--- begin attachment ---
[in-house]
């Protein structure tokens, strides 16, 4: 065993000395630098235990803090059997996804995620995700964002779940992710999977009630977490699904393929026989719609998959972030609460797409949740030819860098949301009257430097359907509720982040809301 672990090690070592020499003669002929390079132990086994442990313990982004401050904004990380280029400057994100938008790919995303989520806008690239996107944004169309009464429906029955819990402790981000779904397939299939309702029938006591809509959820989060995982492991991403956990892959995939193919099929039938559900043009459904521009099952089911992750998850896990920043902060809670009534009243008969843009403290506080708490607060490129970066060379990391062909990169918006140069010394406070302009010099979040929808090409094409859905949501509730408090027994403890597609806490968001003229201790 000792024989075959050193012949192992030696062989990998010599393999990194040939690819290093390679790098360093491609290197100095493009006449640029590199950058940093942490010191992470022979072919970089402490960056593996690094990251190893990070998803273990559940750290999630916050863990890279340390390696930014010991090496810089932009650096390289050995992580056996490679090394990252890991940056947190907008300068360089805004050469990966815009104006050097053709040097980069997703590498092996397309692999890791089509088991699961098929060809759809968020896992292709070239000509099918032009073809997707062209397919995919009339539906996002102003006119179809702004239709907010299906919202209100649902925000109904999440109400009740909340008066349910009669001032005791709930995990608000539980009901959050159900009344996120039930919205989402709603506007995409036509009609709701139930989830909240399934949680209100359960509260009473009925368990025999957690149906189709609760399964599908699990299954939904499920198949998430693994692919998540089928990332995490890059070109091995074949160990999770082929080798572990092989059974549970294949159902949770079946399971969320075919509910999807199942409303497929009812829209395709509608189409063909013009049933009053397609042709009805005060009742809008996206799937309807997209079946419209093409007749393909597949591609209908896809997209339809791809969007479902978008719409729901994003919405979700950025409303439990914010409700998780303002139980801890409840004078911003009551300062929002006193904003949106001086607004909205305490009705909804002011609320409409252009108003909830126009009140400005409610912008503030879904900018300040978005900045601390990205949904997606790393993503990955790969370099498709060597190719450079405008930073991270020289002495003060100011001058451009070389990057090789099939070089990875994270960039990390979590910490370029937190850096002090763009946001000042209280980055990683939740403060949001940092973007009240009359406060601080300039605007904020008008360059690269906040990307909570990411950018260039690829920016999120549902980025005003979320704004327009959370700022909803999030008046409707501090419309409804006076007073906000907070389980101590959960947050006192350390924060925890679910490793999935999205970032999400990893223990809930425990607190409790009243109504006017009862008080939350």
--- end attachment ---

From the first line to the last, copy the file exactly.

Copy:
[in-house]
């Protein structure tokens, strides 16, 4: 065993000395630098235990803090059997996804995620995700964002779940992710999977009630977490699904393929026989719609998959972030609460797409949740030819860098949301009257430097359907509720982040809301 672990090690070592020499003669002929390079132990086994442990313990982004401050904004990380280029400057994100938008790919995303989520806008690239996107944004169309009464429906029955819990402790981000779904397939299939309702029938006591809509959820989060995982492991991403956990892959995939193919099929039938559900043009459904521009099952089911992750998850896990920043902060809670009534009243008969843009403290506080708490607060490129970066060379990391062909990169918006140069010394406070302009010099979040929808090409094409859905949501509730408090027994403890597609806490968001003229201790 000792024989075959050193012949192992030696062989990998010599393999990194040939690819290093390679790098360093491609290197100095493009006449640029590199950058940093942490010191992470022979072919970089402490960056593996690094990251190893990070998803273990559940750290999630916050863990890279340390390696930014010991090496810089932009650096390289050995992580056996490679090394990252890991940056947190907008300068360089805004050469990966815009104006050097053709040097980069997703590498092996397309692999890791089509088991699961098929060809759809968020896992292709070239000509099918032009073809997707062209397919995919009339539906996002102003006119179809702004239709907010299906919202209100649902925000109904999440109400009740909340008066349910009669001032005791709930995990608000539980009901959050159900009344996120039930919205989402709603506007995409036509009609709701139930989830909240399934949680209100359960509260009473009925368990025999957690149906189709609760399964599908699990299954939904499920198949998430693994692919998540089928990332995490890059070109091995074949160990999770082929080798572990092989059974549970294949159902949770079946399971969320075919509910999807199942409303497929009812829209395709509608189409063909013009049933009053397609042709009805005060009742809008996206799937309807997209079946419209093409007749393909597949591609209908896809997209339809791809969007479902978008719409729901994003919405979700950025409303439990914010409700998780303002139980801890409840004078911003009551300062929002006193904003949106001086607004909205305490009705909804002011609320409409252009108003909830126009009140400005409610912008503030879904900018300040978005900045601390990205949904997606790393993503990955790969370099498709060597190719450079405008930073991270020289002495003060100011001058451009070389990057090789099939070089990875994270960039990390979590910490370029937190850096002090763009946001000042209280980055990683939740403060949001940092973007009240009359406060601080300039605007904020008008360059690269906040990307909570990411950018260039690829920016999120549902980025005003979320704004327009959370700022909803999030008046409707501090419309409804006076007073906000907070389980101590959960947050006192350390924060925890679910490793999935999205970032999400990893223990809930425990607190409790009243109504006017009862008080939350």